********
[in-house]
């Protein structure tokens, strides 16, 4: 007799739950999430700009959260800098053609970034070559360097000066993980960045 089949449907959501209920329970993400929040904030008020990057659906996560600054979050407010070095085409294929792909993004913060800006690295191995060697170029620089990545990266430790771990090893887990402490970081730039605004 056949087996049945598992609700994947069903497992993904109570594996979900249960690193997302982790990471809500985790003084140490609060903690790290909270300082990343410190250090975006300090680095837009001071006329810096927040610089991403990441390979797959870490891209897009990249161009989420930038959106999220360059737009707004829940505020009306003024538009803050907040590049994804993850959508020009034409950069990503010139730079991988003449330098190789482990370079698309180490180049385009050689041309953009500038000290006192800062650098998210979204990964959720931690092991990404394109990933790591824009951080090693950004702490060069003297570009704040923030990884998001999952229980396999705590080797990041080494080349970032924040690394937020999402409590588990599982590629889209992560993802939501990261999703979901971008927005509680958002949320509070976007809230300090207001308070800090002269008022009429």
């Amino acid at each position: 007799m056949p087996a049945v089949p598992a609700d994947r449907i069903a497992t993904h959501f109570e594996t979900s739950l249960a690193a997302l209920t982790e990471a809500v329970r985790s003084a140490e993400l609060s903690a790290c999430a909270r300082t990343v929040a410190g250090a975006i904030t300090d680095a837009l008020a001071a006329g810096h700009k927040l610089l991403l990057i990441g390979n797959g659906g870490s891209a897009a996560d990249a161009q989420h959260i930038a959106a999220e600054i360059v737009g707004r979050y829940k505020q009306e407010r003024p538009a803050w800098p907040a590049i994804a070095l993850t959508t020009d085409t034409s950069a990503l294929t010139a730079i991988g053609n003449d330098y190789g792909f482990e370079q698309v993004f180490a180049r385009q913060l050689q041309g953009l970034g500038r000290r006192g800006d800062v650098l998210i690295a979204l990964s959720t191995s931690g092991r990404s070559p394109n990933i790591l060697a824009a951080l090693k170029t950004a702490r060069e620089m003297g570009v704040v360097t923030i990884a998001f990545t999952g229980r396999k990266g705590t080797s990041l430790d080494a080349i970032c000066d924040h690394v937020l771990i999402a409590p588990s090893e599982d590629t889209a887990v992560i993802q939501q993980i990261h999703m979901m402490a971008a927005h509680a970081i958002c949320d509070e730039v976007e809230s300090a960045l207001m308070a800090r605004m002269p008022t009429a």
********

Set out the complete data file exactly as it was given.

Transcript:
[in-house]
């Protein structure tokens, strides 16, 4: 007799739950999430700009959260800098053609970034070559360097000066993980960045 089949449907959501209920329970993400929040904030008020990057659906996560600054979050407010070095085409294929792909993004913060800006690295191995060697170029620089990545990266430790771990090893887990402490970081730039605004 056949087996049945598992609700994947069903497992993904109570594996979900249960690193997302982790990471809500985790003084140490609060903690790290909270300082990343410190250090975006300090680095837009001071006329810096927040610089991403990441390979797959870490891209897009990249161009989420930038959106999220360059737009707004829940505020009306003024538009803050907040590049994804993850959508020009034409950069990503010139730079991988003449330098190789482990370079698309180490180049385009050689041309953009500038000290006192800062650098998210979204990964959720931690092991990404394109990933790591824009951080090693950004702490060069003297570009704040923030990884998001999952229980396999705590080797990041080494080349970032924040690394937020999402409590588990599982590629889209992560993802939501990261999703979901971008927005509680958002949320509070976007809230300090207001308070800090002269008022009429």
């Amino acid at each position: 007799m056949p087996a049945v089949p598992a609700d994947r449907i069903a497992t993904h959501f109570e594996t979900s739950l249960a690193a997302l209920t982790e990471a809500v329970r985790s003084a140490e993400l609060s903690a790290c999430a909270r300082t990343v929040a410190g250090a975006i904030t300090d680095a837009l008020a001071a006329g810096h700009k927040l610089l991403l990057i990441g390979n797959g659906g870490s891209a897009a996560d990249a161009q989420h959260i930038a959106a999220e600054i360059v737009g707004r979050y829940k505020q009306e407010r003024p538009a803050w800098p907040a590049i994804a070095l993850t959508t020009d085409t034409s950069a990503l294929t010139a730079i991988g053609n003449d330098y190789g792909f482990e370079q698309v993004f180490a180049r385009q913060l050689q041309g953009l970034g500038r000290r006192g800006d800062v650098l998210i690295a979204l990964s959720t191995s931690g092991r990404s070559p394109n990933i790591l060697a824009a951080l090693k170029t950004a702490r060069e620089m003297g570009v704040v360097t923030i990884a998001f990545t999952g229980r396999k990266g705590t080797s990041l430790d080494a080349i970032c000066d924040h690394v937020l771990i999402a409590p588990s090893e599982d590629t889209a887990v992560i993802q939501q993980i990261h999703m979901m402490a971008a927005h509680a970081i958002c949320d509070e730039v976007e809230s300090a960045l207001m308070a800090r605004m002269p008022t009429a």